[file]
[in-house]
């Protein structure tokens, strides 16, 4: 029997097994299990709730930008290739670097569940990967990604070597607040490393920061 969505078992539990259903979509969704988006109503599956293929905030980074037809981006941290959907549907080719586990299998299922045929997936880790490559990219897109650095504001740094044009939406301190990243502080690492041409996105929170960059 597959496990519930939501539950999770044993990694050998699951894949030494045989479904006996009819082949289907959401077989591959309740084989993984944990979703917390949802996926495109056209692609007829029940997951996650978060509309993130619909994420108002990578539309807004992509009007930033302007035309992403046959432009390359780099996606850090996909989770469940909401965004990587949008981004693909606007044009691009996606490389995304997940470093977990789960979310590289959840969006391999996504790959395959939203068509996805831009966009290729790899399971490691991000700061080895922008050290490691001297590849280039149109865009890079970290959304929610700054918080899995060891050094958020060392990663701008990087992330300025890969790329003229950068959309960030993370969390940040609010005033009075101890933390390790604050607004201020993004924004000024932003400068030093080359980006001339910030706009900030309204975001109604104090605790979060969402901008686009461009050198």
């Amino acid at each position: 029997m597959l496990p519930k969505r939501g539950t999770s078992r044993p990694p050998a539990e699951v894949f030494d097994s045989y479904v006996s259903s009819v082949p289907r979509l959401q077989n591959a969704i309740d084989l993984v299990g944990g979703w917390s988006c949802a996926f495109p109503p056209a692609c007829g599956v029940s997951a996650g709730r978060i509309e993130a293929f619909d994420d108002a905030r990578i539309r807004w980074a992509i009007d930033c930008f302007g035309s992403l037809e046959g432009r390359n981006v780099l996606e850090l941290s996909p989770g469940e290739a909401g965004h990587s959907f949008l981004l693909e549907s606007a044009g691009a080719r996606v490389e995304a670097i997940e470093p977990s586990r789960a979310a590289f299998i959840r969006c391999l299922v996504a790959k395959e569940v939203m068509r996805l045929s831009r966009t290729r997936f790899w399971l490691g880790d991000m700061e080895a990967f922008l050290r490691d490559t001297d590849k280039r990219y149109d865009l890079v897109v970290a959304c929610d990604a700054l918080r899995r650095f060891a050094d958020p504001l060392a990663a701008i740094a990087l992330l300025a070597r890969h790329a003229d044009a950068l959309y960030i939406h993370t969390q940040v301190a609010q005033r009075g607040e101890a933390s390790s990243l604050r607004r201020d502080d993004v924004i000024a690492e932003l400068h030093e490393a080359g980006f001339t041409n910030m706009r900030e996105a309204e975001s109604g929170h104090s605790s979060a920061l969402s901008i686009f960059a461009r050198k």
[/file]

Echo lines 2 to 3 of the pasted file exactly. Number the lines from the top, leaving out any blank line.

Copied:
């Protein structure tokens, strides 16, 4: 029997097994299990709730930008290739670097569940990967990604070597607040490393920061 969505078992539990259903979509969704988006109503599956293929905030980074037809981006941290959907549907080719586990299998299922045929997936880790490559990219897109650095504001740094044009939406301190990243502080690492041409996105929170960059 597959496990519930939501539950999770044993990694050998699951894949030494045989479904006996009819082949289907959401077989591959309740084989993984944990979703917390949802996926495109056209692609007829029940997951996650978060509309993130619909994420108002990578539309807004992509009007930033302007035309992403046959432009390359780099996606850090996909989770469940909401965004990587949008981004693909606007044009691009996606490389995304997940470093977990789960979310590289959840969006391999996504790959395959939203068509996805831009966009290729790899399971490691991000700061080895922008050290490691001297590849280039149109865009890079970290959304929610700054918080899995060891050094958020060392990663701008990087992330300025890969790329003229950068959309960030993370969390940040609010005033009075101890933390390790604050607004201020993004924004000024932003400068030093080359980006001339910030706009900030309204975001109604104090605790979060969402901008686009461009050198």
């Amino acid at each position: 029997m597959l496990p519930k969505r939501g539950t999770s078992r044993p990694p050998a539990e699951v894949f030494d097994s045989y479904v006996s259903s009819v082949p289907r979509l959401q077989n591959a969704i309740d084989l993984v299990g944990g979703w917390s988006c949802a996926f495109p109503p056209a692609c007829g599956v029940s997951a996650g709730r978060i509309e993130a293929f619909d994420d108002a905030r990578i539309r807004w980074a992509i009007d930033c930008f302007g035309s992403l037809e046959g432009r390359n981006v780099l996606e850090l941290s996909p989770g469940e290739a909401g965004h990587s959907f949008l981004l693909e549907s606007a044009g691009a080719r996606v490389e995304a670097i997940e470093p977990s586990r789960a979310a590289f299998i959840r969006c391999l299922v996504a790959k395959e569940v939203m068509r996805l045929s831009r966009t290729r997936f790899w399971l490691g880790d991000m700061e080895a990967f922008l050290r490691d490559t001297d590849k280039r990219y149109d865009l890079v897109v970290a959304c929610d990604a700054l918080r899995r650095f060891a050094d958020p504001l060392a990663a701008i740094a990087l992330l300025a070597r890969h790329a003229d044009a950068l959309y960030i939406h993370t969390q940040v301190a609010q005033r009075g607040e101890a933390s390790s990243l604050r607004r201020d502080d993004v924004i000024a690492e932003l400068h030093e490393a080359g980006f001339t041409n910030m706009r900030e996105a309204e975001s109604g929170h104090s605790s979060a920061l969402s901008i686009f960059a461009r050198k």